EVEN the Nats have climbed aboard the bandwagon. Seeing the inevitability of reform, the party advertised this week that it supported the Baird initiatives to legalise medical cannabis.
Employing the fatuous jargon favoured by managers and pollies the world over, the Nats' headline claim is that they are "delivering cannabis research".
Well, good on the "country party" - although Victoria's leaders have stolen their thunder, with plans to make the state the first to cultivate and sell the healing herb.
But the people are way ahead of them all: Anyone who wants to can obtain - in our region at least - a high quality, possibly organic, dope product to help with their ailments.
They couldn't wait for bureaucracy - and Big Pharma - to catch up, and they don't need the mealy-mouthed controls that come with it.
They know it's safe and effective.
The little guy is fighting back elsewhere too, with the establishment of a "buyer's club" to import medicines to treat Hepatitis C - which at present afflicts a quarter of a million Australians (and nearly 200 million worldwide).
The owners of some of these new treatment protocols demand obscenely high prices for their product - and the sick are, well, sick of begging and jumping through hoops to deal with their deteriorating health.
People here now can organise their own medication, and for as little as $1000 have a shot at clearing the virus that often leads to cirrhosis and hepatic cancer - imposing a massive burden on the health system.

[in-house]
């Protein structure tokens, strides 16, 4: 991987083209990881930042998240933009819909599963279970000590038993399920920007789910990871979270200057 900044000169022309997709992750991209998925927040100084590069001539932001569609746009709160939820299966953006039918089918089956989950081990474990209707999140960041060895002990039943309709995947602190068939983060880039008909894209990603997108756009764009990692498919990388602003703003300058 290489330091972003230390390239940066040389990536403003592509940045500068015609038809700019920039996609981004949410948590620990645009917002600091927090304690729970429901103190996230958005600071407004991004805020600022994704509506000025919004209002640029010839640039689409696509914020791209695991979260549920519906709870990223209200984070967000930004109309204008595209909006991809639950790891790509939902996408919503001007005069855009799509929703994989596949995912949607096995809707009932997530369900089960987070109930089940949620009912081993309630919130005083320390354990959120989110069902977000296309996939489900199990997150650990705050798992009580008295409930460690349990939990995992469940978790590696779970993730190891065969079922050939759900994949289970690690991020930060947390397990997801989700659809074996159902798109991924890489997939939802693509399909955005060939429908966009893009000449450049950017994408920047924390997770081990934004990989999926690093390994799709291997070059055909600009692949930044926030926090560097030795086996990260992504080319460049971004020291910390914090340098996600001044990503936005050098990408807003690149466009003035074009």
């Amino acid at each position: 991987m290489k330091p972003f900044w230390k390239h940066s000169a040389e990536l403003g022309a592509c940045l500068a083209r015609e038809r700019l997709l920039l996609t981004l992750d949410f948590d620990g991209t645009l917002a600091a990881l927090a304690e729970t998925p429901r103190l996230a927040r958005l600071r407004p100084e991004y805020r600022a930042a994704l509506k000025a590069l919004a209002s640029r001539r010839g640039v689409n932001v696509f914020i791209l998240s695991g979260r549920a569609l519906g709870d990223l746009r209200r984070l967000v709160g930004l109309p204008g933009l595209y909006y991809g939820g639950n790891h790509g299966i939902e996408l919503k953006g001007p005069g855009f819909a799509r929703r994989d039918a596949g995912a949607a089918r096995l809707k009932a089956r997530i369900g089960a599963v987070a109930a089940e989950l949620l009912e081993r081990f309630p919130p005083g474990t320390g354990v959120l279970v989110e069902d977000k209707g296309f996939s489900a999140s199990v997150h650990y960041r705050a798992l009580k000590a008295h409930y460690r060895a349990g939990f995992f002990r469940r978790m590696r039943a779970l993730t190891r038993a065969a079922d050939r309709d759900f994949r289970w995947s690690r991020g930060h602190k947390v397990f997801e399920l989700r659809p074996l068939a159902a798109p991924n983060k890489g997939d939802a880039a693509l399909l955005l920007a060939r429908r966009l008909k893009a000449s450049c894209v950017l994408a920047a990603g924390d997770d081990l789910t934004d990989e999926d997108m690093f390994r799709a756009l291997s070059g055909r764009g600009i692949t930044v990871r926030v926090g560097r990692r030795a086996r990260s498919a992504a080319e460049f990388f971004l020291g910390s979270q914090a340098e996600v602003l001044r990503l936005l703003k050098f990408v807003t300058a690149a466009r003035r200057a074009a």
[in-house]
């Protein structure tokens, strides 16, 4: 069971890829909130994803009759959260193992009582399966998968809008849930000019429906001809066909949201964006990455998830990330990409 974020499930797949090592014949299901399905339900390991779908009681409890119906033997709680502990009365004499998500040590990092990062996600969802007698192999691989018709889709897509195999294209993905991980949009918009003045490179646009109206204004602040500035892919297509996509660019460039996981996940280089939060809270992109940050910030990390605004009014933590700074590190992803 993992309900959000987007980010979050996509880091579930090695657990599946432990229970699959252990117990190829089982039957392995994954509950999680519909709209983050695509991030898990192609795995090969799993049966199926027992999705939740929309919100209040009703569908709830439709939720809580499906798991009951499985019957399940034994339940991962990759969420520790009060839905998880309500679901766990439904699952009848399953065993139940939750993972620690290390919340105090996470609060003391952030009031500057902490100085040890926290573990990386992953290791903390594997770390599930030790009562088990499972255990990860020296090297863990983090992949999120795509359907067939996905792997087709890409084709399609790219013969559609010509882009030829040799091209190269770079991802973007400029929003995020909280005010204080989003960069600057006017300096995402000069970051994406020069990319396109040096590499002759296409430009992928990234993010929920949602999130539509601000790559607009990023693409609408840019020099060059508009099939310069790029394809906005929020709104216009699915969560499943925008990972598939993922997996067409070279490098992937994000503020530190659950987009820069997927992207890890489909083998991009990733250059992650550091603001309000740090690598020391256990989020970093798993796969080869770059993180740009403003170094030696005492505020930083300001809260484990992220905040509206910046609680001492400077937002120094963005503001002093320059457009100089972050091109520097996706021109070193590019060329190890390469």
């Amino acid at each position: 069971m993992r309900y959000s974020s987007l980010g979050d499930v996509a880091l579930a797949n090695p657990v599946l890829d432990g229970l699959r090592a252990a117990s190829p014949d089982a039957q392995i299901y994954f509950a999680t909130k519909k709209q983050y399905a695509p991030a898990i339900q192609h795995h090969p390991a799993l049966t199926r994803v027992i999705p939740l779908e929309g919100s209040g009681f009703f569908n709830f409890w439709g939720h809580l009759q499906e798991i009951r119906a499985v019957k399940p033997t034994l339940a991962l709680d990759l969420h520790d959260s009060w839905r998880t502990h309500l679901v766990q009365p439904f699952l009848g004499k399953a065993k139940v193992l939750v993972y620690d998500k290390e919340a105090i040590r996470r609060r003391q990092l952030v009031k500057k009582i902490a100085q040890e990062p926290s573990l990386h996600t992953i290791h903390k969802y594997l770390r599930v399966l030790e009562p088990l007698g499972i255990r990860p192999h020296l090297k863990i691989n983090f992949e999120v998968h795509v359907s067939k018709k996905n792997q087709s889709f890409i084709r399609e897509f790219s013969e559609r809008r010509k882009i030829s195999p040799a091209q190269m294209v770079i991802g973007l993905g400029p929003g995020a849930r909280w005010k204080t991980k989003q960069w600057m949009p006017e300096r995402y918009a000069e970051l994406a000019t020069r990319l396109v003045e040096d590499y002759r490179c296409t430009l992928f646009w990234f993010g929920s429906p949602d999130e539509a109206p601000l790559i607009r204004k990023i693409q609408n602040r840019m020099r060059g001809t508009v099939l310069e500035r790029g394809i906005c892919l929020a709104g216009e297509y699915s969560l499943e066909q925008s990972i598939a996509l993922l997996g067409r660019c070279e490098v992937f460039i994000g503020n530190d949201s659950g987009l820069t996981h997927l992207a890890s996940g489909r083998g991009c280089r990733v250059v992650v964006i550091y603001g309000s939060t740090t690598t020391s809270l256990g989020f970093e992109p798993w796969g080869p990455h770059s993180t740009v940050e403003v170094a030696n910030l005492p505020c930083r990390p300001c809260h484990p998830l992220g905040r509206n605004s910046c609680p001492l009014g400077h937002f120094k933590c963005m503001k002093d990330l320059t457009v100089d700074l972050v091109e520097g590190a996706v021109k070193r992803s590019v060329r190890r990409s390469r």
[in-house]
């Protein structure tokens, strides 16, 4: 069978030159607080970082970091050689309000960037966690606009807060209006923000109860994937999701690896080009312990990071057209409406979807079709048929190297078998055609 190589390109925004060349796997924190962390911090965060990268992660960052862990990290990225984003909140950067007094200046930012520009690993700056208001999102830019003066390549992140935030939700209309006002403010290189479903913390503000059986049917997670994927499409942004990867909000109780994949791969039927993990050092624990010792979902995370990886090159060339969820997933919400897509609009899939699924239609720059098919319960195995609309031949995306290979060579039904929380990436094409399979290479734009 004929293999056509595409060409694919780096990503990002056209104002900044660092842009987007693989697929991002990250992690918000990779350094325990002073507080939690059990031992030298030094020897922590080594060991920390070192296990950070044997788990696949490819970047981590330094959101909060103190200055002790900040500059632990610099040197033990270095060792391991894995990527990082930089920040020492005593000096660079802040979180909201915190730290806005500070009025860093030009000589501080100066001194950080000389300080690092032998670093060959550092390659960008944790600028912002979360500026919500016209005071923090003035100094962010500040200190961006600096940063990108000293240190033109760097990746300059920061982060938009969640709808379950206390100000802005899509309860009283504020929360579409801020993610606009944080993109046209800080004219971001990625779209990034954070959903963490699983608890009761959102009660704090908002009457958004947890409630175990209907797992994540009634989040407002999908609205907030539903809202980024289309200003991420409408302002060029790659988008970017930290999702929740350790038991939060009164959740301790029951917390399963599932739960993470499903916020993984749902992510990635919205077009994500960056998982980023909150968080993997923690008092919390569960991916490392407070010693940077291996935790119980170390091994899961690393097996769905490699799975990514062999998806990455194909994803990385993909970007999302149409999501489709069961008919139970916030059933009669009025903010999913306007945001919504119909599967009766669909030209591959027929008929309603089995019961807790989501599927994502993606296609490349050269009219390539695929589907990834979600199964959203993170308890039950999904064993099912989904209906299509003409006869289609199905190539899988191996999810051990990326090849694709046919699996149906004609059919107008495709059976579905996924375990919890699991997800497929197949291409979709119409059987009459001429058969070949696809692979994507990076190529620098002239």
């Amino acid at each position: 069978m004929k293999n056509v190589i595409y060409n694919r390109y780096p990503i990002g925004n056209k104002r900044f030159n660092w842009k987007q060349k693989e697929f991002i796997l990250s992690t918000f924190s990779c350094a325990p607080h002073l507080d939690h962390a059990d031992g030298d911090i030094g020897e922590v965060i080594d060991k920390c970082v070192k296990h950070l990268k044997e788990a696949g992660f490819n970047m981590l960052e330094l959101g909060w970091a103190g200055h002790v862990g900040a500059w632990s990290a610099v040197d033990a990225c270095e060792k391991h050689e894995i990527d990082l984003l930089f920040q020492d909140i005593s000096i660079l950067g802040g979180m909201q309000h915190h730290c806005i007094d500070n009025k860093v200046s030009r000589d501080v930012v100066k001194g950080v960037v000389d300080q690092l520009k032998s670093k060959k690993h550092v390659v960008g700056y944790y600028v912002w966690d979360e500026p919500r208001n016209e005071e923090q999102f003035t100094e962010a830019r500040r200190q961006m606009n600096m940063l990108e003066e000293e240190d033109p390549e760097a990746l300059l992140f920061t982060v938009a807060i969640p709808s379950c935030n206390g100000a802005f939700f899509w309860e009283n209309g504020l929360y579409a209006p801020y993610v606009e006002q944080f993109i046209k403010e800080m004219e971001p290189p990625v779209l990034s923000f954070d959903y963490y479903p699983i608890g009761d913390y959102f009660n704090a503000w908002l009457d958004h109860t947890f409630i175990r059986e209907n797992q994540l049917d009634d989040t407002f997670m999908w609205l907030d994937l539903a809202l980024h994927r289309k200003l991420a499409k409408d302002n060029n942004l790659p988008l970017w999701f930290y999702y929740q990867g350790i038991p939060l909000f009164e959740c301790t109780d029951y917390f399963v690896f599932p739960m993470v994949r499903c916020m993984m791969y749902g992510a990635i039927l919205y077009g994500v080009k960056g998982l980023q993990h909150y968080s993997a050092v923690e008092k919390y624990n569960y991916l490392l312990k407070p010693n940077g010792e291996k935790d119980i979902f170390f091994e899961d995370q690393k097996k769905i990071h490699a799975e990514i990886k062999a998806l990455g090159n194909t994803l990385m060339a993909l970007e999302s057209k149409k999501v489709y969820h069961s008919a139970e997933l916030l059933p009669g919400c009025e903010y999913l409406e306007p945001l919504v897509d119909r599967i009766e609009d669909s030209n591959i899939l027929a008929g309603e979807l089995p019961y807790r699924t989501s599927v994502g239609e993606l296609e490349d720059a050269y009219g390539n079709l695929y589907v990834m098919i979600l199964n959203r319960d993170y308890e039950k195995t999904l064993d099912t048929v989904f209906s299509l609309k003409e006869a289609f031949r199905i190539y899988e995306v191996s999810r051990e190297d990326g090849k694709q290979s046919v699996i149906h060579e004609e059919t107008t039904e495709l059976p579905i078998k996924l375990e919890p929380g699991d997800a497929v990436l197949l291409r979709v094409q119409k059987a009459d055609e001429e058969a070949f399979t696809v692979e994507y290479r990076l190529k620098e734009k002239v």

There are other positive changes in the wind, with plans to make codeine products available only on prescription.
I'm no fan of "prohibition" but I support such a move. Codeine is a narcotic, originally derived from opium, and therefore a drug of abuse and addiction.
In combination with paracetamol or ibuprofen it can cause terrible damage to the body: Ulcers and liver damage.
But the best news of the week is a post-drugs story.
One evening a crowd of us partied at Byron's Main Beach to celebrate a friend's freedom from active addiction.
Just over a year ago, S fled the ice-ravaged streets of Moree for treatment in the balmy, healing air of the Far North Coast.
In that time she has blossomed, become the open-faced, smiley, beautiful young woman she was meant to be.
Smart, funny, and with a fine line in eloquent profanity, she will touch other addicts, help save lives.
It's a joy to behold.
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